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How to Prepare for the Sale of Your Business

At this moment, it might be hard to wrap your head around the idea of selling your business. It’s taken so much time, effort and energy to get it off the ground and to the point where it is today that the idea of selling it might seem rather strange.

The truth is, though, looking at it like this is not only denying the truth that someday you may need to walk away, but it’s also causing you to miss out on a great opportunity to make your business even better.

There are lots of reasons why you may want to sell your business: perhaps you are choosing to retire, you’ve got another project lined up you’d like to spend more time on or something has come up in your life that takes you away from the business. No matter what it is, it may happen someday, and taking steps now to make your business more valuable will only make things easier in the future.

Plus, there’s a saying that “a business worth selling is a business worth owning.” Making your business more attractive to potential buyers means implanting some best practices into the day-to-day operation of your business, and this can only mean good things for both now and the future.

Here are some things you can be doing now to plan for the sale of your business sometime in the future:

Consider moving some functions outside the businesses

As a local, service-based business, you operate in a very specific market. Part of what makes you successful is your connection with the area in which you work. You know what will do well and what won’t. For now, this is great, but when you go to make a sale, this might actually work against you.

When someone looks at buying a business, they want to know how likely it will be for them to replicate what you have already done. If all of your processes and practices are top-level confidential, and only work because you know how to do them, investors are probably going to steer clear.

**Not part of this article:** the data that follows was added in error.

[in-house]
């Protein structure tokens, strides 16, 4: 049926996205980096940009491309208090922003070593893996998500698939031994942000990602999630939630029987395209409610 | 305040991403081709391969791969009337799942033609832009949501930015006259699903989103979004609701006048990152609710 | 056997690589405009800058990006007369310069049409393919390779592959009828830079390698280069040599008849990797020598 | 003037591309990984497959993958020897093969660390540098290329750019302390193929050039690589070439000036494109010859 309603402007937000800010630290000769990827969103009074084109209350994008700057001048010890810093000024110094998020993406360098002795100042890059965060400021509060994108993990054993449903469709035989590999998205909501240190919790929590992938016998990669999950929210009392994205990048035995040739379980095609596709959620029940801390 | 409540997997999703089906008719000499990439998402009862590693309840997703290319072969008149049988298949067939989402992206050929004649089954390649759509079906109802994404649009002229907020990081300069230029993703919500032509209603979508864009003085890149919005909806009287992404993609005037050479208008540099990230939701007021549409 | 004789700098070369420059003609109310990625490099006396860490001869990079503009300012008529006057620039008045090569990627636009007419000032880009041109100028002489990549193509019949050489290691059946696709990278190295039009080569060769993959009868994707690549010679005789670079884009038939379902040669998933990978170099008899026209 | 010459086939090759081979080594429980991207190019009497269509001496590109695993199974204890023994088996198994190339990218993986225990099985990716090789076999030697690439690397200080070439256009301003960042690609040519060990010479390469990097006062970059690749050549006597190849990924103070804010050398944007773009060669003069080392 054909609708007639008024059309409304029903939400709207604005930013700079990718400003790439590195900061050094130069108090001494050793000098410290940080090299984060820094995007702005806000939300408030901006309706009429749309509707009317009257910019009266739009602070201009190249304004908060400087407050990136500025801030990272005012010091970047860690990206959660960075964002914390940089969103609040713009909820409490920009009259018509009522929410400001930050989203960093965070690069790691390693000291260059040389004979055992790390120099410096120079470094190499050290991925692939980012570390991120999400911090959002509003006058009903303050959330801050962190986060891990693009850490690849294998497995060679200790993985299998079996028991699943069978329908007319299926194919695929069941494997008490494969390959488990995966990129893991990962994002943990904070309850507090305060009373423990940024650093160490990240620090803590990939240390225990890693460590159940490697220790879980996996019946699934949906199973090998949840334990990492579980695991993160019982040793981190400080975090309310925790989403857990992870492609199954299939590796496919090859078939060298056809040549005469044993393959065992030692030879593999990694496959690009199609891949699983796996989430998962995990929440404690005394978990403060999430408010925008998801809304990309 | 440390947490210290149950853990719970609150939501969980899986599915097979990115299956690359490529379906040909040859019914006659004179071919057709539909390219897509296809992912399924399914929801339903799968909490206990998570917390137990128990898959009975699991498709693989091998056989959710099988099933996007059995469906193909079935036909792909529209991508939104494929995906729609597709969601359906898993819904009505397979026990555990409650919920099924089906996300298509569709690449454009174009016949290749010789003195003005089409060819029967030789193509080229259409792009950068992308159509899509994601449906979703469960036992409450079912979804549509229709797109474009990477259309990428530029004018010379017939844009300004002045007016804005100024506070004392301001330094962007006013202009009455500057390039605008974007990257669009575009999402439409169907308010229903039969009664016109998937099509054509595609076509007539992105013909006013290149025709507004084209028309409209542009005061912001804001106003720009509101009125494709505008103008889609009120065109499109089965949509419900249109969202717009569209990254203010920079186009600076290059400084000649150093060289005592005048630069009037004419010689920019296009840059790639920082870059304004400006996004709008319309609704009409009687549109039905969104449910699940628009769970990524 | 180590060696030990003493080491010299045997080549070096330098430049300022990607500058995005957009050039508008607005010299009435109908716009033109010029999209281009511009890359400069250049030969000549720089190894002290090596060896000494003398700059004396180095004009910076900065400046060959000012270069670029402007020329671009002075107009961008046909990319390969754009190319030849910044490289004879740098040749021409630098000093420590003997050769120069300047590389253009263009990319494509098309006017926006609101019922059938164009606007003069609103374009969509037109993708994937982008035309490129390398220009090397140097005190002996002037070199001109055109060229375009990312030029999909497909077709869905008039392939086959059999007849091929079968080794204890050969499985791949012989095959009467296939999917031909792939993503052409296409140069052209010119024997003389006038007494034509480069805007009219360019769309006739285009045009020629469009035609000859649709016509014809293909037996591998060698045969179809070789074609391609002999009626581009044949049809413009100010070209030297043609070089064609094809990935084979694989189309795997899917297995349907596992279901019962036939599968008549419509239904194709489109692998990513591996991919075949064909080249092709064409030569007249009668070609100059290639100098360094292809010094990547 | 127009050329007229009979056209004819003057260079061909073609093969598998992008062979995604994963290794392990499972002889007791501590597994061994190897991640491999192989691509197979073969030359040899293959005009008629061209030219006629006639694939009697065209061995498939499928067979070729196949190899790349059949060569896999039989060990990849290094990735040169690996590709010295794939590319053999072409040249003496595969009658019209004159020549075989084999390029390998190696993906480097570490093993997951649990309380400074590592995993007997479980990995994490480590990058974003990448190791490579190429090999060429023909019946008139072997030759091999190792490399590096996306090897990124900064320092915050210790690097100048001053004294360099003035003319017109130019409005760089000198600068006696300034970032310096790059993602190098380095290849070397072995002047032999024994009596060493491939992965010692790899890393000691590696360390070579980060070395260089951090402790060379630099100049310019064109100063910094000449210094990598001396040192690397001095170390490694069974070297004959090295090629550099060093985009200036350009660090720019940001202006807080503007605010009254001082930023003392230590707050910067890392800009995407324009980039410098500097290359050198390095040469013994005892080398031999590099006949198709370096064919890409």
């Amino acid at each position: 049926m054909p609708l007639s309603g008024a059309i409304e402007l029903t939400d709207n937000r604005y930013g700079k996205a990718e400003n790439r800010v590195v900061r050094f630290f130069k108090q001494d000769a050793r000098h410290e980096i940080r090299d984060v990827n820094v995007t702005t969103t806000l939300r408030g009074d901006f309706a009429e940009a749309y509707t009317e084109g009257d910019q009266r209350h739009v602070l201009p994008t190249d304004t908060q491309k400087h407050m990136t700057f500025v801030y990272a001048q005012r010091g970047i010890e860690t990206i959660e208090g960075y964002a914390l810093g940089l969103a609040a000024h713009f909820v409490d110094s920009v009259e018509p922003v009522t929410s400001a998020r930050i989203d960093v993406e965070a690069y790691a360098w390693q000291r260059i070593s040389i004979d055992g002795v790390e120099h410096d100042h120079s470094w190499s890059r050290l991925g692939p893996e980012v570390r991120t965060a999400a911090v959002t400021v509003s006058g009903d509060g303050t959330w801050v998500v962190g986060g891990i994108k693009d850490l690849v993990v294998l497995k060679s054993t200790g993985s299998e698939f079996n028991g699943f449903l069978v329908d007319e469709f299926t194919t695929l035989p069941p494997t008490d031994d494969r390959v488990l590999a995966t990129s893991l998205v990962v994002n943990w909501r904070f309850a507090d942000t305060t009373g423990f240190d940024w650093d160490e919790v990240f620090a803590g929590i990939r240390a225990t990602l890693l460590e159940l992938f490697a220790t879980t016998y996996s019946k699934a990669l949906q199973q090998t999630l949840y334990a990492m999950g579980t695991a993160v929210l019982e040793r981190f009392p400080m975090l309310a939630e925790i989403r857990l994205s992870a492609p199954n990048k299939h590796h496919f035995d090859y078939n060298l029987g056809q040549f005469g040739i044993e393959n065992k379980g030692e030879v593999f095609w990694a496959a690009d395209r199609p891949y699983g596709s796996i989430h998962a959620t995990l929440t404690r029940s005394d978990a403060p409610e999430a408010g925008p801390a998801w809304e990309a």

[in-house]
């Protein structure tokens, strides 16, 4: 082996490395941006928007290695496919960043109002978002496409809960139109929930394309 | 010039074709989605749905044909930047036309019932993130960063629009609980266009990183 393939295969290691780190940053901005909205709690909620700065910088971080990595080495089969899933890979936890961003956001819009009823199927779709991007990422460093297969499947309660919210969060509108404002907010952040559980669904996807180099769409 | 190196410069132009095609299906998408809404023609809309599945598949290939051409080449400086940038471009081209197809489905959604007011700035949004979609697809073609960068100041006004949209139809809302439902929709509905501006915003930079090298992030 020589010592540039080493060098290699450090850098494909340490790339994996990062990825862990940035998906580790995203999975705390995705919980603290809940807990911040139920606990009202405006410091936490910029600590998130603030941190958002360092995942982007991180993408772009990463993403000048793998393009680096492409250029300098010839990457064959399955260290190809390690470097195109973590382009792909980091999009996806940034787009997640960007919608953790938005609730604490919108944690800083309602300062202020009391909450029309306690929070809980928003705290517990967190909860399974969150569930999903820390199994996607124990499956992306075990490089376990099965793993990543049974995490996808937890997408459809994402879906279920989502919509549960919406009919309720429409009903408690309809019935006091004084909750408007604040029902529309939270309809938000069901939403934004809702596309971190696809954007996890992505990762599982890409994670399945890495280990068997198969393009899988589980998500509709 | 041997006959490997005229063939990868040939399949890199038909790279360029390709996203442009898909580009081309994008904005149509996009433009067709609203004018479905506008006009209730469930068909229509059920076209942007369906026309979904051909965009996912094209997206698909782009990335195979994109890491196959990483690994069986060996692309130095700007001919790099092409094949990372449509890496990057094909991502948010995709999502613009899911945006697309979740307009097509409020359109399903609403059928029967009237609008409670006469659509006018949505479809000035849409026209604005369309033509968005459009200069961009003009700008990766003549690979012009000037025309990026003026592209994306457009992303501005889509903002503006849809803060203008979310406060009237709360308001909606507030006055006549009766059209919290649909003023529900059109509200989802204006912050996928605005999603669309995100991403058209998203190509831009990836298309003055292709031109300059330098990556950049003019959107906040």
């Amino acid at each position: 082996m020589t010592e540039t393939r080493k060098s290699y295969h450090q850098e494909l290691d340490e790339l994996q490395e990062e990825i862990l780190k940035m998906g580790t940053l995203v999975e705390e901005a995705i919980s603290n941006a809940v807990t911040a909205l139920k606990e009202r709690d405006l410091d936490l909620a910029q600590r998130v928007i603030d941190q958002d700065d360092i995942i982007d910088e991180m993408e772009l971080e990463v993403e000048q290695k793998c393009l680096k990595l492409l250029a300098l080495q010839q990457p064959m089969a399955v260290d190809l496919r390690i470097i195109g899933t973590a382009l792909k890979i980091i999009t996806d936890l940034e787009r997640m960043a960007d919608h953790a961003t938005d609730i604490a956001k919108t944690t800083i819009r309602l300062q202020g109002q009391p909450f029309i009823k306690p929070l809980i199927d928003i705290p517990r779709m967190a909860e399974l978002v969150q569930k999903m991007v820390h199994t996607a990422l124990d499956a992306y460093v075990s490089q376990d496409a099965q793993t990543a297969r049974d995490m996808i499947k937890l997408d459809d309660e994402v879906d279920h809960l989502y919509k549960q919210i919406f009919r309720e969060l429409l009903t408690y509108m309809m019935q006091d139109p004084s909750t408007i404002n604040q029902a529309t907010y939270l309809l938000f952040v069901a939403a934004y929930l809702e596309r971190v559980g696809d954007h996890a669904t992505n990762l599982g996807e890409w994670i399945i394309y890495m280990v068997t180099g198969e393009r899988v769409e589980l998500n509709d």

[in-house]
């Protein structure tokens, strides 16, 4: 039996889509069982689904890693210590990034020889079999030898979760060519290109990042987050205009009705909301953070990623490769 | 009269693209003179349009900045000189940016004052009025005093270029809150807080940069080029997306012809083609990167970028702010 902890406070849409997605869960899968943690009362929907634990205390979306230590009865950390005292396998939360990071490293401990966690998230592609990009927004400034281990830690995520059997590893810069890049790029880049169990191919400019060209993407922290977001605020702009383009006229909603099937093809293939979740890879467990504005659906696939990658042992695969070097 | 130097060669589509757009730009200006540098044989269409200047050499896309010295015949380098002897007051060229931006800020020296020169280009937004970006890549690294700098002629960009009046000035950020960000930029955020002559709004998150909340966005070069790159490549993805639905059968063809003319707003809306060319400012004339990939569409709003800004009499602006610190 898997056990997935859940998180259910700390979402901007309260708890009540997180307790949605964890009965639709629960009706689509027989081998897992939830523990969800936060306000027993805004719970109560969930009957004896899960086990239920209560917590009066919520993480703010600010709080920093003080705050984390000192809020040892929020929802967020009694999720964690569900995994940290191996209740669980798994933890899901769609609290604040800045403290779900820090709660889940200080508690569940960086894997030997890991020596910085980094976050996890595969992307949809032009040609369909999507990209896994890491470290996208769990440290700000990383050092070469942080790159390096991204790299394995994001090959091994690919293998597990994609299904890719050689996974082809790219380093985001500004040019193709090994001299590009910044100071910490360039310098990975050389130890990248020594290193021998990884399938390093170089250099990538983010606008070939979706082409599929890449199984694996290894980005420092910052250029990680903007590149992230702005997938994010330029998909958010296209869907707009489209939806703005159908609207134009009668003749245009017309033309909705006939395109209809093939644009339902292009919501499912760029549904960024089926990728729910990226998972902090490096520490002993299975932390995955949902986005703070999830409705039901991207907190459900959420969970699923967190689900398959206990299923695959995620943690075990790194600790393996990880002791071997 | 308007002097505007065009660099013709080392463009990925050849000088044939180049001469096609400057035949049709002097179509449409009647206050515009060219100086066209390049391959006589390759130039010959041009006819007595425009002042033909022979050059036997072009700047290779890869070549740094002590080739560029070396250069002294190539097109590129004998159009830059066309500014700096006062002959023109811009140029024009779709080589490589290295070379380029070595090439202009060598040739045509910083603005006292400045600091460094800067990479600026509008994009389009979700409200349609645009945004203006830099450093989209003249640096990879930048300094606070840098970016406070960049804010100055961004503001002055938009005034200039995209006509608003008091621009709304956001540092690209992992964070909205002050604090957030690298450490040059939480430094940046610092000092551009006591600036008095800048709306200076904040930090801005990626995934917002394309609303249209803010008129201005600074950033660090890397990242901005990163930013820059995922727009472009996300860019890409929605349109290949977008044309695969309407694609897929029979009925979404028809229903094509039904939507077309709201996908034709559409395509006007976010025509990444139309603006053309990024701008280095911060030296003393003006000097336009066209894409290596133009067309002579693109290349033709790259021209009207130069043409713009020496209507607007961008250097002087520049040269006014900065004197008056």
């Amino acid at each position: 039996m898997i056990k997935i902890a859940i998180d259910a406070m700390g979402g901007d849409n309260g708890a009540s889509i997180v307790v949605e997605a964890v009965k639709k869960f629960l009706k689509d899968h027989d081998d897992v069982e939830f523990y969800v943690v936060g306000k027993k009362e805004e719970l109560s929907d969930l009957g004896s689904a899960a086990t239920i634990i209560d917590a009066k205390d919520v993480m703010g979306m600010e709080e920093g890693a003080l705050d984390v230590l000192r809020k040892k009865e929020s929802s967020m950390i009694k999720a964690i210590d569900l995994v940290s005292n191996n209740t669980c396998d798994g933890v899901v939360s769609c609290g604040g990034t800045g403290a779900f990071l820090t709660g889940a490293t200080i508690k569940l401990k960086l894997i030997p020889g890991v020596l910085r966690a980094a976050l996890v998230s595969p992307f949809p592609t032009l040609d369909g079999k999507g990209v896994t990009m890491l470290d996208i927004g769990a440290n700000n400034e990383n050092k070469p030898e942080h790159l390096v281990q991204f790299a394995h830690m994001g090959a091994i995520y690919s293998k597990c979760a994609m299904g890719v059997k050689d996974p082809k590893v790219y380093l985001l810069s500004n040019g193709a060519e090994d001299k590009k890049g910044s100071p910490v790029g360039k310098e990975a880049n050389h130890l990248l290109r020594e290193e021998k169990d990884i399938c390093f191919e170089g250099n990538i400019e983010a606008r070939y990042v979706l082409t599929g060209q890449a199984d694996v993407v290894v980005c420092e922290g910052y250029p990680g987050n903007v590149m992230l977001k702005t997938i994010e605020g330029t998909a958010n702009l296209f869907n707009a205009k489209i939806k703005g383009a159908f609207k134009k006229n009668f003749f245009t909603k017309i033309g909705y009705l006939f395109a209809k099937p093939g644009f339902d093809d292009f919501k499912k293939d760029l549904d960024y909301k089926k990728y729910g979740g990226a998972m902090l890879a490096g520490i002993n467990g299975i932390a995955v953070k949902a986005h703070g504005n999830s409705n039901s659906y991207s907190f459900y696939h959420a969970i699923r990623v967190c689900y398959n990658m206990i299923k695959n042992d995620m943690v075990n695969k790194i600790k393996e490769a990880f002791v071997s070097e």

One way to make your business more accessible to investors while also improving it now is to consider looking for some outside help. Perhaps you can hire an outside social media marketing agency to help you, or outsource some of your customer service functions. Investors will look at this and consider it more likely they will be able to continue your success, since they will have more people from whom they can learn.

Work to establish a strong company culture

The success of your business will ultimately depend on the team that you construct around you. And the key to building a good team is having a strong culture. When you have this, it’s easier to find employees that will fit in, and employees tend to be more productive, as they are deeply engaged with the work being done.

Culture develops on its own, but you can have a role in shaping it. Decide what it is that makes you successful, and work to build these characteristics into everything that you do. If you are an environmentally-conscious company, make sure this defines you. If you’re all about customer satisfaction, this needs to be present from top to bottom.